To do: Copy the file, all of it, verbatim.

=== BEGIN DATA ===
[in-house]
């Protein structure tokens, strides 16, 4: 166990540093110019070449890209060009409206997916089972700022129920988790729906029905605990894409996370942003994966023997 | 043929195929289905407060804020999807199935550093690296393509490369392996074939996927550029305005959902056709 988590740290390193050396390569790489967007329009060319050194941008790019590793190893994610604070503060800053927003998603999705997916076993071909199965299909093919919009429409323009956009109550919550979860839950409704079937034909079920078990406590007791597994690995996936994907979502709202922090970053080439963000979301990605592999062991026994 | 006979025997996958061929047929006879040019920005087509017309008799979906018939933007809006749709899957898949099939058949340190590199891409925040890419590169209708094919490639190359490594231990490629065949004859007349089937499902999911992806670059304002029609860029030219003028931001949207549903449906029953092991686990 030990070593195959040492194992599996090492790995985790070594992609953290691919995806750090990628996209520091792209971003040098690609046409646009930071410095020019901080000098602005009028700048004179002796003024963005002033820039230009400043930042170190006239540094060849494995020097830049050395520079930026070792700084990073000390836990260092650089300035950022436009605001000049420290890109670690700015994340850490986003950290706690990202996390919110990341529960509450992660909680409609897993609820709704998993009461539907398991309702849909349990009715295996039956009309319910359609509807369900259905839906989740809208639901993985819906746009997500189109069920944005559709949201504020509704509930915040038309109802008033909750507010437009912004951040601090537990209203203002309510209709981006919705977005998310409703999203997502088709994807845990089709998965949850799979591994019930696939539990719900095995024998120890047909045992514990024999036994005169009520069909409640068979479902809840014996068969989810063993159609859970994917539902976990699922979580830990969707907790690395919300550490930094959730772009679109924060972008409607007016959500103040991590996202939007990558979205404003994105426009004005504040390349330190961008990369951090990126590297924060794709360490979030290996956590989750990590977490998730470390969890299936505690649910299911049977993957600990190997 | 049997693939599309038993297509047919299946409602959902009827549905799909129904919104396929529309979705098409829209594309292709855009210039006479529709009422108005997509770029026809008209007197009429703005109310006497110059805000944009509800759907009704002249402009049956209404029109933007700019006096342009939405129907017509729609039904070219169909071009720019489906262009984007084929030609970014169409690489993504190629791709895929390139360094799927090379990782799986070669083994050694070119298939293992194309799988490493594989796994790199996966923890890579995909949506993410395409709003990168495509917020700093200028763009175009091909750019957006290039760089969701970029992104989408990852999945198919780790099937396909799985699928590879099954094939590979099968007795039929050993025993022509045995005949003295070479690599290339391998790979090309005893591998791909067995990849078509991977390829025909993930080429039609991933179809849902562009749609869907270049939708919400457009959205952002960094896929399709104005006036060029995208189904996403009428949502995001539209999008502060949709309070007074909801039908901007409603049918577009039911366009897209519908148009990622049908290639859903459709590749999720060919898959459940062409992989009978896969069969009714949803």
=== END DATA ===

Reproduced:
[in-house]
């Protein structure tokens, strides 16, 4: 166990540093110019070449890209060009409206997916089972700022129920988790729906029905605990894409996370942003994966023997 | 043929195929289905407060804020999807199935550093690296393509490369392996074939996927550029305005959902056709 988590740290390193050396390569790489967007329009060319050194941008790019590793190893994610604070503060800053927003998603999705997916076993071909199965299909093919919009429409323009956009109550919550979860839950409704079937034909079920078990406590007791597994690995996936994907979502709202922090970053080439963000979301990605592999062991026994 | 006979025997996958061929047929006879040019920005087509017309008799979906018939933007809006749709899957898949099939058949340190590199891409925040890419590169209708094919490639190359490594231990490629065949004859007349089937499902999911992806670059304002029609860029030219003028931001949207549903449906029953092991686990 030990070593195959040492194992599996090492790995985790070594992609953290691919995806750090990628996209520091792209971003040098690609046409646009930071410095020019901080000098602005009028700048004179002796003024963005002033820039230009400043930042170190006239540094060849494995020097830049050395520079930026070792700084990073000390836990260092650089300035950022436009605001000049420290890109670690700015994340850490986003950290706690990202996390919110990341529960509450992660909680409609897993609820709704998993009461539907398991309702849909349990009715295996039956009309319910359609509807369900259905839906989740809208639901993985819906746009997500189109069920944005559709949201504020509704509930915040038309109802008033909750507010437009912004951040601090537990209203203002309510209709981006919705977005998310409703999203997502088709994807845990089709998965949850799979591994019930696939539990719900095995024998120890047909045992514990024999036994005169009520069909409640068979479902809840014996068969989810063993159609859970994917539902976990699922979580830990969707907790690395919300550490930094959730772009679109924060972008409607007016959500103040991590996202939007990558979205404003994105426009004005504040390349330190961008990369951090990126590297924060794709360490979030290996956590989750990590977490998730470390969890299936505690649910299911049977993957600990190997 | 049997693939599309038993297509047919299946409602959902009827549905799909129904919104396929529309979705098409829209594309292709855009210039006479529709009422108005997509770029026809008209007197009429703005109310006497110059805000944009509800759907009704002249402009049956209404029109933007700019006096342009939405129907017509729609039904070219169909071009720019489906262009984007084929030609970014169409690489993504190629791709895929390139360094799927090379990782799986070669083994050694070119298939293992194309799988490493594989796994790199996966923890890579995909949506993410395409709003990168495509917020700093200028763009175009091909750019957006290039760089969701970029992104989408990852999945198919780790099937396909799985699928590879099954094939590979099968007795039929050993025993022509045995005949003295070479690599290339391998790979090309005893591998791909067995990849078509991977390829025909993930080429039609991933179809849902562009749609869907270049939708919400457009959205952002960094896929399709104005006036060029995208189904996403009428949502995001539209999008502060949709309070007074909801039908901007409603049918577009039911366009897209519908148009990622049908290639859903459709590749999720060919898959459940062409992989009978896969069969009714949803």